Increasingly, individuals in the United State are in charge of their financial well-being after retirement. This is fundamentally a good idea. It is a basic principle of liberal philosophy that people should be in charge of their own lives, and that includes saving for retirement and investing their retirement wealth. It's also a good idea because the financial distress of pay-as-you-go public pension schemes will make it more and more difficult for governments to support their citizens' retirements. However, too little attention is paid to the fact that successfully investing for retirement requires financial knowledge and competence, and financial mistakes may not only harm the people who make them, but society as a whole. For example, a completely clueless investor may ruin himself and his family financially, ending up elderly and poor. He will also impose a cost on society, since some form of financial support will eventually be provided by taxpayers. Society has an interest in helping individuals make good investment decisions.
The risk is real since financial ignorance is rampant. Evidence from a major U.S. survey—the Health and Retirement Study (HRS)—shows that about half of older Americans do not understand the concept of compound interest and the difference between nominal and real interest rates. An even larger percentage does not know that investing in a single stock is riskier than investing in a diversified mutual fund. These mistakes are often compounded by peer effects: many people follow their friends' advice in financial matters. A recent study in a leading financial journal shows that church attendance, a social activity, leads to a larger propensity to own stocks. Fellow churchgoers like to dispense financial advice and people listen to them. A clueless investor can also be easily fooled by unscrupulous financial advisors.
When left to their own retirement saving and investment decisions, people may simply postpone the decision until it is too late. A striking finding from the HRS is that lack of planning and lack of knowledge about pension rules is widespread among American workers. It may be that young people do not plan for retirement since they face an uncertain future and money may be tight. But the fact that one-third of older workers have not thought at all about retirement is not a good sign, since not planning is tantamount to not saving. Lack of preparedness is also apparent from how little current workers know about Social Security and pensions. Not only are most workers incorrect about the age at which they will be eligible for Social Security benefits, but about half of the older workers surveyed in the HRS do not even know which type of pensions they have.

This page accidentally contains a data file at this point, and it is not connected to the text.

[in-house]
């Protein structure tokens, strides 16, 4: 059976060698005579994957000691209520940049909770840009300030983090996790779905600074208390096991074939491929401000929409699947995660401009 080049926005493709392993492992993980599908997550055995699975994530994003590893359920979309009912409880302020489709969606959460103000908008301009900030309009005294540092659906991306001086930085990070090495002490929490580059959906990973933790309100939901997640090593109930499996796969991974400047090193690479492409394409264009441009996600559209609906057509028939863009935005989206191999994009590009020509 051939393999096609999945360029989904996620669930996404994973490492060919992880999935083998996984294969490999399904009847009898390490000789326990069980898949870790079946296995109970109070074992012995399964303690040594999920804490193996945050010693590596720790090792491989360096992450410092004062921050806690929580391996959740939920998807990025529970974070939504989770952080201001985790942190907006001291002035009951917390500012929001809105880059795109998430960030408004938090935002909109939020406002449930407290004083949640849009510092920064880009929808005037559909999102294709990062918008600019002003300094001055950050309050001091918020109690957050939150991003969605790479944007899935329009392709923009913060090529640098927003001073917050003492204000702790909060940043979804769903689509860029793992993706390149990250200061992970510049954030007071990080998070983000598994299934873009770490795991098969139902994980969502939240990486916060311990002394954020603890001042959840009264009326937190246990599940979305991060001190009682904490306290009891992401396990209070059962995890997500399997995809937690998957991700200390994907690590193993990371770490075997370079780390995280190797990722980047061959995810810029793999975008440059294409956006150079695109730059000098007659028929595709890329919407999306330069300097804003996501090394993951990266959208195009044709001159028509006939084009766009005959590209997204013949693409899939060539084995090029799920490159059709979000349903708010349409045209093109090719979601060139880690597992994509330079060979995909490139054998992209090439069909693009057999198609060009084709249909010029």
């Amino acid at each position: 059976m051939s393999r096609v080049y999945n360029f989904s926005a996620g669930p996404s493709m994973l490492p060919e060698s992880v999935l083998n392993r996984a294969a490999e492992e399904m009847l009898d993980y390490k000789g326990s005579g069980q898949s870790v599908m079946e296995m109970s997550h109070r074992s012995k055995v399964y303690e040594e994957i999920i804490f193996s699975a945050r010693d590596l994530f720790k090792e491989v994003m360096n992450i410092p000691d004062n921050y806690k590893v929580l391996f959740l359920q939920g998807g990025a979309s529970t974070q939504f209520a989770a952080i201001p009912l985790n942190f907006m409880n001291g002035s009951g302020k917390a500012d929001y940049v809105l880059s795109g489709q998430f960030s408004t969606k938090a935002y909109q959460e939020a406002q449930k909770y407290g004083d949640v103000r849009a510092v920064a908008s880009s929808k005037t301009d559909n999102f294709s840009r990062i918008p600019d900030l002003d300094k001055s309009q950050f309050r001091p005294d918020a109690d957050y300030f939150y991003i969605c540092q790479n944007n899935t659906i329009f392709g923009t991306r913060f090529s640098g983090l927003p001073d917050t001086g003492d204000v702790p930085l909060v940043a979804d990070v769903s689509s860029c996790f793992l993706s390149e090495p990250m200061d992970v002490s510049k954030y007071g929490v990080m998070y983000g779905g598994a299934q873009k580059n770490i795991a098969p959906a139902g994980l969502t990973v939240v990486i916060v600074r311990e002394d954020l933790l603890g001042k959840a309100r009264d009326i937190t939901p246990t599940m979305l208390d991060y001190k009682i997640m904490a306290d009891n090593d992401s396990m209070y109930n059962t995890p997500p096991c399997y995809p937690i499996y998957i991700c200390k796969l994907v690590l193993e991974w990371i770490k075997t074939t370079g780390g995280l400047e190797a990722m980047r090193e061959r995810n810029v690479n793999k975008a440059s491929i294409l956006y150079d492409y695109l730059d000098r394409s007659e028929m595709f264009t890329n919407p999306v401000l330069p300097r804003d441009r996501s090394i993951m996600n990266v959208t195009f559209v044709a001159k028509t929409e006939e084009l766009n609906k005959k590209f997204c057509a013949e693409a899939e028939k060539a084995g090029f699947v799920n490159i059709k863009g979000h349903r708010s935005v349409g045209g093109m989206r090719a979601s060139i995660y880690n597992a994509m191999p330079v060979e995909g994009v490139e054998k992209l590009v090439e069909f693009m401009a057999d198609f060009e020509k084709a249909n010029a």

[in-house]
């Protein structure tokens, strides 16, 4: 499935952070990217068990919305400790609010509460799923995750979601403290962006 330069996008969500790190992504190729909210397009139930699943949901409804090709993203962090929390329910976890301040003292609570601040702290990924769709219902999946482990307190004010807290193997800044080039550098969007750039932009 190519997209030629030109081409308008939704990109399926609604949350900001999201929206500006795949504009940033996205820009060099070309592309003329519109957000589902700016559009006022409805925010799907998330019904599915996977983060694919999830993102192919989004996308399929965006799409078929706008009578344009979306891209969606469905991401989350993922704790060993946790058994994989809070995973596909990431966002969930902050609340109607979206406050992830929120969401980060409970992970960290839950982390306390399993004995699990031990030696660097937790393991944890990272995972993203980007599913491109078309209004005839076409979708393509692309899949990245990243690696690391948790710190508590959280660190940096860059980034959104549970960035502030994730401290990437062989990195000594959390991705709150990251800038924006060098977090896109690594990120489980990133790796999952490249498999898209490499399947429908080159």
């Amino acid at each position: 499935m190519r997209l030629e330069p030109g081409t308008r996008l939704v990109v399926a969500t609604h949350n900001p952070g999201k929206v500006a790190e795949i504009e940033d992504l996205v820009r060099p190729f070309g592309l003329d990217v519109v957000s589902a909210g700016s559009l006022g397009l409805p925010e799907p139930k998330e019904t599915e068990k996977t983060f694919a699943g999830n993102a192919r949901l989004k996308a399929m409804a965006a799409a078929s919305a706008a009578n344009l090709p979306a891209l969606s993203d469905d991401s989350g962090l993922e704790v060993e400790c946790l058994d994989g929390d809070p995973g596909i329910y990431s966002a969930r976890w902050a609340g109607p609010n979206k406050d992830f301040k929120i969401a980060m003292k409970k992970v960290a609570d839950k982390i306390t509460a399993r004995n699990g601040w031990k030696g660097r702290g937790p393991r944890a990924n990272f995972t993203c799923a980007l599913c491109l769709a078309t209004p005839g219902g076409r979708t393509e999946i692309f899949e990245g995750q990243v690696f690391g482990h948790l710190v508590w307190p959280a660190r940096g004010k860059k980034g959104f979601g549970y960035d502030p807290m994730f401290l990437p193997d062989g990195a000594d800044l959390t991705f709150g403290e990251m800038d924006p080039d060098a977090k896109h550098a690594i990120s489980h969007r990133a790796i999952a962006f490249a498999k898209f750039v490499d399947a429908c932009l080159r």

How do economies implement a system where workers are in charge? People will only buy into it if they can benefit from it. A system that limits risk would be something from which everyone could benefit. Perhaps we could learn something about steering our financial futures from driving schools, where the goal is to prepare drivers to obtain their licenses. Why do we require drivers to have a license? First, we want to be sure they know the rules of the road and have basic driving skills. Second, knowledge and skills related to safe driving will decrease the chance that they will do harm to themselves and others. Like a clueless investor, a reckless driver hurts himself, his family, and society as a whole.
A financial driver's license issued by each state would not cost much and does not need to be another large public program. In fact, it could be administered via a Web page and be based on standardized tests. One does not need to be a financial wizard to manage his or her savings, just like a driver does not need to be a mechanic or a Formula One racer to be out on the road. And, with the same amount of time required to prepare for a driving test, investors could learn some basic information that could prevent horrible mistakes. Moreover, rather than listening to random tips, workers would acquire knowledge about fundamental financial concepts, like diversifying, exploiting the power of interest compounding, and taking advantage of employers' pension matches and tax-favored assets.
People should repeat the test if they fail and should show their financial licenses to their employers. Employers, in turn, could be required to direct employees without licenses to a default pension plan or to consultations with a certified financial planner. Acquiring competence and financial literacy will also empower workers and help them appreciate the potential advantages of an "ownership" society. Ask yourself: If you weren't required to obtain a driver's license, would you take the time to read a driving manual before hitting the road? Maybe. But which one would you read? These are questions that face investors all the time.
The financial license may be a low-cost way of increasing savings for retirement and avoiding personal financial disaster. Will financial drivers' licenses solve all the problems? No. Driver's licenses can't prevent all accidents. We have already agreed that the benefits of driving with a license outweigh the risks of the road. In the same way, we are increasingly coming to understand that the benefits of being able to invest freely as individuals, with minimum training, outweigh the risk of financial "accidents." The point is that we are willing to limit risk on the roads because we recognize the danger to individuals and to society. We should take the same measures to reduce the risk on household balance sheets.
By ALBERTO ALESINA, professor of economics at Harvard University, and ANNAMARIA LUSARDI, professor of economics at Dartmouth
Questions or comments about this article? We welcome your feedback.
Last Updated: 12/17/08